With ratification of the EVFTA, Vietnam is determined to enhance its IP regulations

15 June 2020

With ratification of the EVFTA, Vietnam is determined to enhance its IP regulations Image credits: Vietnam Briefing

Following the ratification of the EU-Vietnam Free Trade Agreement by the European Parliament on February 12, 2020, Vietnam’s National Assembly, on June 8, ratified the EVFTA. Manh Hung Tran, a partner at Baker McKenzie in Hanoi, explains how the FTA is likely to affect Vietnam's intellectual property laws.



Vietnam, as a contracting party of the EVFTA, will accede to the following international treaties within three years from the date of entry into force of the EVFTA (likely to be in the beginning of August 2020): (a) the WIPO Copyright Treaty, adopted in Geneva on December 20, 1996; and (b) the WIPO Performances and Phonograms Treaty, adopted in Geneva on December 20, 1996. “Both treaties are known together as the “Internet Treaties,” which establish norms preventing unauthorized access to and the use of creative works on the internet or other digital networks,” said Manh Hung Tran, a partner at Baker McKenzie in Hanoi. “Currently, Vietnam is finalizing the documents in preparation for joining the said treaties.”



The parties will apply the WIPO recommendation on the protection of well-known trademarks, which takes into consideration additional parameters that are not restricted exclusively to the mark’s degree of prominence among relevant consumers in a single country.

In addition, the parties agreed to clarify grounds for revocation, which also include the misleading use of a registered trademark and genericized trademark.

One of the notable trademark-related issues addressed in the EVFTA is the provision of “genuine use,” Tran said. “It can be expected that this concept will be incorporated into Vietnam’s IP law soon.”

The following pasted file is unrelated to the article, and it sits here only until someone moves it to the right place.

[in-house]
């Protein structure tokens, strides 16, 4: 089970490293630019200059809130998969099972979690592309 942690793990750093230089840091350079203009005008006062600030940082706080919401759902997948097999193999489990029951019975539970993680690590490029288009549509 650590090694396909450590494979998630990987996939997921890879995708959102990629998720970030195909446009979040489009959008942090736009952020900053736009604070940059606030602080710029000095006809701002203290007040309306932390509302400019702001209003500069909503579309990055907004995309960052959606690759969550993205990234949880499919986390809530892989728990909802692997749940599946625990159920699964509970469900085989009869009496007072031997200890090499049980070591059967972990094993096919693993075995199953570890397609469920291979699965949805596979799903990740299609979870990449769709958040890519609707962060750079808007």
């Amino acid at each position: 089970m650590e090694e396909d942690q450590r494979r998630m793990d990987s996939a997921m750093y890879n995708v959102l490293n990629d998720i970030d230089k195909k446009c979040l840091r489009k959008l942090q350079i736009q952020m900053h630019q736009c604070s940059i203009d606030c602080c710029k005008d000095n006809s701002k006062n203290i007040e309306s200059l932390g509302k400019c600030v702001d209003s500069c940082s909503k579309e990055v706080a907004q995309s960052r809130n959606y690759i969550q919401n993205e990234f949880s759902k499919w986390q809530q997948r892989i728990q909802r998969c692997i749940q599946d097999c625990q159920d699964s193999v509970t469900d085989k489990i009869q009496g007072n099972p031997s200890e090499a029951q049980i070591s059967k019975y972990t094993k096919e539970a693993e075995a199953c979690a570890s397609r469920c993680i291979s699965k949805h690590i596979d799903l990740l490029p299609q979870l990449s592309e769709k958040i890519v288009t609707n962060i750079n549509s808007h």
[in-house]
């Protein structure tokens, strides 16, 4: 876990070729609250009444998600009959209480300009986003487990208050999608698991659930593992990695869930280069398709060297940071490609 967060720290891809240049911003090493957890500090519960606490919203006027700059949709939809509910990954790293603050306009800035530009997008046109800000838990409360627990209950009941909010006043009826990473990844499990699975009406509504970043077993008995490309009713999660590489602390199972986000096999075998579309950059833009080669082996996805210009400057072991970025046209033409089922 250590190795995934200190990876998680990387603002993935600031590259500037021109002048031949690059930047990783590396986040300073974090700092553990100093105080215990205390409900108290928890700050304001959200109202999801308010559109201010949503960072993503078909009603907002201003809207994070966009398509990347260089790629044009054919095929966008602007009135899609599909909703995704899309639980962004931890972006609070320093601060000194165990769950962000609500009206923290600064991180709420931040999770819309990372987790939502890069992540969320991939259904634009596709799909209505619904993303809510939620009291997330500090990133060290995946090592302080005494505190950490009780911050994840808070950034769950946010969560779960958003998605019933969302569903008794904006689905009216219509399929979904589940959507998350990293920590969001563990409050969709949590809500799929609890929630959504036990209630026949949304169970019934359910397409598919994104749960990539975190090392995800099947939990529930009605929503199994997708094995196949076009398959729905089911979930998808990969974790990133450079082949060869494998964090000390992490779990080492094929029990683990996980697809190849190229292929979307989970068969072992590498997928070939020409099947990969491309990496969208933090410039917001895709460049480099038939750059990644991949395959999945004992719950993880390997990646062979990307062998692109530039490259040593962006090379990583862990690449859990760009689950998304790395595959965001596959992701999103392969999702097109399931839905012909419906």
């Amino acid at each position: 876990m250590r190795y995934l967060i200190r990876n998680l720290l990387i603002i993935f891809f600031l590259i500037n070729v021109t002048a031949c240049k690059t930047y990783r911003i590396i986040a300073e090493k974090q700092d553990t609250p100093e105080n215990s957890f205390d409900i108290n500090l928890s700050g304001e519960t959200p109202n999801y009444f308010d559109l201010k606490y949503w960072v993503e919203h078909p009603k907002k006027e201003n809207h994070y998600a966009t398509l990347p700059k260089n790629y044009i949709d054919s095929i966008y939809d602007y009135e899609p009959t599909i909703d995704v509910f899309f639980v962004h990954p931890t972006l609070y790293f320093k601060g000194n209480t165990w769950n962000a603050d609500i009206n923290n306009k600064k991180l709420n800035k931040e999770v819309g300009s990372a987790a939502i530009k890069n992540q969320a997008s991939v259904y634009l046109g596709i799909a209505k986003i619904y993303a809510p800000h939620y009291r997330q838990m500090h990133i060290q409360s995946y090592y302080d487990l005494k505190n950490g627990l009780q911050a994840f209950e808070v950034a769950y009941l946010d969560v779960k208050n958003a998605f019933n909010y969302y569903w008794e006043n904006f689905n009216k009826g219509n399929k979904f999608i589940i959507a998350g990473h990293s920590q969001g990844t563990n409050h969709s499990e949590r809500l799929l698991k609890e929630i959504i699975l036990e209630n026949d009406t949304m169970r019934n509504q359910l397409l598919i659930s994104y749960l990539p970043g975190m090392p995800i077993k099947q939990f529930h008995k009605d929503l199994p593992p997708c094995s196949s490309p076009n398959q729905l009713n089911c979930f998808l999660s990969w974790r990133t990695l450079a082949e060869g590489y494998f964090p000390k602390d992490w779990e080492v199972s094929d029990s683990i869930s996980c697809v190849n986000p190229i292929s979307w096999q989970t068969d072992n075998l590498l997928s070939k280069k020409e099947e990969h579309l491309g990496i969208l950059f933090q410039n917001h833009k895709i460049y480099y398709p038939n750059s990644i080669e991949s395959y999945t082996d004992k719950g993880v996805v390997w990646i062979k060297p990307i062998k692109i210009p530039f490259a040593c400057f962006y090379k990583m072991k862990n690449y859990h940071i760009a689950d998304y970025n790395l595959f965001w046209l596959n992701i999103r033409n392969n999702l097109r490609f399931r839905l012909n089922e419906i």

The parties are bound to provide for the protection of independently created industrial designs that are new and original, he said. “Accordingly, the EVFTA sets up a protection mechanism for both the appearance of the product as a whole, as well as the appearance of its separable or inseparable parts.”



Patent (pharmaceutical product) owners can enjoy an extension of patent protection in case of delays in marketing authorization procedures. “Particularly, each party should provide for an adequate and effective mechanism to compensate the patent owner for the reduction in the effective patent life resulting from unreasonable delays in the granting of the first marketing authorization,” he added. “Such compensation may be in the form of an extension of the duration of the rights conferred by patent protection.”


Geographical indications

As one of the central issues of the EU trade policy, the protection of GI is the highlight of the EVFTA’s IP chapter, he said. “The provisions, ranging from Article 12.23 to Article 12.33, acknowledge the reciprocal protection mechanism for over 169 EU GIs and 39 Vietnam GIs and stress the importance of the administrative system in enforcing GI rights.”



Recognizing the importance of IP enforcement in ensuring continual investment and preventing economic harm, the EVFTA’s “Enforcement” section contains strong and clear provisions that aim to improve the legal framework for the enforcement of IP at all levels.

“The section focuses on civil and border enforcement, for which it establishes an effective and efficient mechanism to optimize the attributes of these measures,” he added. “Further provisions on the liability of intermediary service providers are also provided in detail, which are expected to cause significant changes to Vietnam’s existing framework for enforcing IP on the virtual marketplace.”

Overall, the EVFTA stipulates higher standards of IP protection, he said. “As such, Vietnamese IP laws will have to be amended to be compatible with the EVFTA.”


Johnny Chan

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